Wellbeing Economy Governments
First Minister: We should focus on wellbeing, not just GDP
Nicola Sturgeon explains the far-reaching implications of a "well-being economy".
In a speech to the TED Summit in Edinburgh, the First Minister Nicola Sturgeon argued that a focus on policies that promote wellbeing, and not just economic growth, could help address the rise of alienation and disaffection from politics.
The First Minister said the time for Gross Domestic Product (GDP) to be seen as the only measurement of a country’s success was over.
In a world of growing division and inequality, she said it is more important than ever for governments to focus on broader measurements of health and wellbeing, not just wealth.
The First Minister said:
“When we focus on wellbeing, we start a conversation that provokes profound and fundamental questions – what really matters to us in our lives.
“What do we value in the communities that we live in, what kind of country, what kind of society do we really want to be – and when we engage people in those questions and finding the answers to those questions, then I believe that we have a much better chance of addressing the alienation and disaffection from politics that is so prevalent in so many countries across the developed world today.”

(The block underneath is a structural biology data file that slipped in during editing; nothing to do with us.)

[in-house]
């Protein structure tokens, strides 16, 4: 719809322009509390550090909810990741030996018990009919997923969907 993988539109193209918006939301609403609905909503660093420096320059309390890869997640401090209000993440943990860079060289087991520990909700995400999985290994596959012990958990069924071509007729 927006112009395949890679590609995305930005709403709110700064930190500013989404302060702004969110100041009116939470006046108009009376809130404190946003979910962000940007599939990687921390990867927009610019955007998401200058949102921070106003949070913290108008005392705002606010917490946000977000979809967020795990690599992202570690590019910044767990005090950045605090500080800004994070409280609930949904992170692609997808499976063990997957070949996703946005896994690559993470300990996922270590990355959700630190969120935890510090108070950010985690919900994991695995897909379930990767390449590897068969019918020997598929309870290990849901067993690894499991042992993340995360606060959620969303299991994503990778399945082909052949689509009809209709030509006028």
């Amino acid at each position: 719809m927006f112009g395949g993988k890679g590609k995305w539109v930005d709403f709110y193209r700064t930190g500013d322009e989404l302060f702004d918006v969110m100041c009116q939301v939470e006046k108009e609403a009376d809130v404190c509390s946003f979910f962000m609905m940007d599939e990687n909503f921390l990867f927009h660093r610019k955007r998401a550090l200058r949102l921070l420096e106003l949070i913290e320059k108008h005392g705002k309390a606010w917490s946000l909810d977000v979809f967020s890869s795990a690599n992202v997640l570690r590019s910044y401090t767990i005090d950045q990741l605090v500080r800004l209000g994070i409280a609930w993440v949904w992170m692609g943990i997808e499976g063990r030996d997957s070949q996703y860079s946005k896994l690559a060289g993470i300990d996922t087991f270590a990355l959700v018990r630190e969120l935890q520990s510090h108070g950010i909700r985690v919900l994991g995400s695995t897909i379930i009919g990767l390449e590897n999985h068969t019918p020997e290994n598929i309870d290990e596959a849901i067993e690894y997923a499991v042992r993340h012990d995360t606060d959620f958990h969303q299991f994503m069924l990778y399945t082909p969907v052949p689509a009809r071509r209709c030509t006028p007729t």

The First Minister was invited to speak at Ted Global, held at the Edinburgh International Convention Centre on 24th July, and her Ted Talk is now available on the TED website.
As part of Scotland’s focus on wellbeing, the First Minister noted the establishment of the Wellbeing Economy Governments Group, created in 2018 by the Scottish Government with Iceland and New Zealand.
The First Minister referenced the work of the Scottish economist Adam Smith, who wrote in The Theory of Moral Sentiments that the value of any government is “judged in proportion to the extent that it makes its people happy”.
She added: “I think that is a good founding principle for any group of countries focused on promoting wellbeing.”
The video of the speech is available at: go.ted.com/nicolasturgeon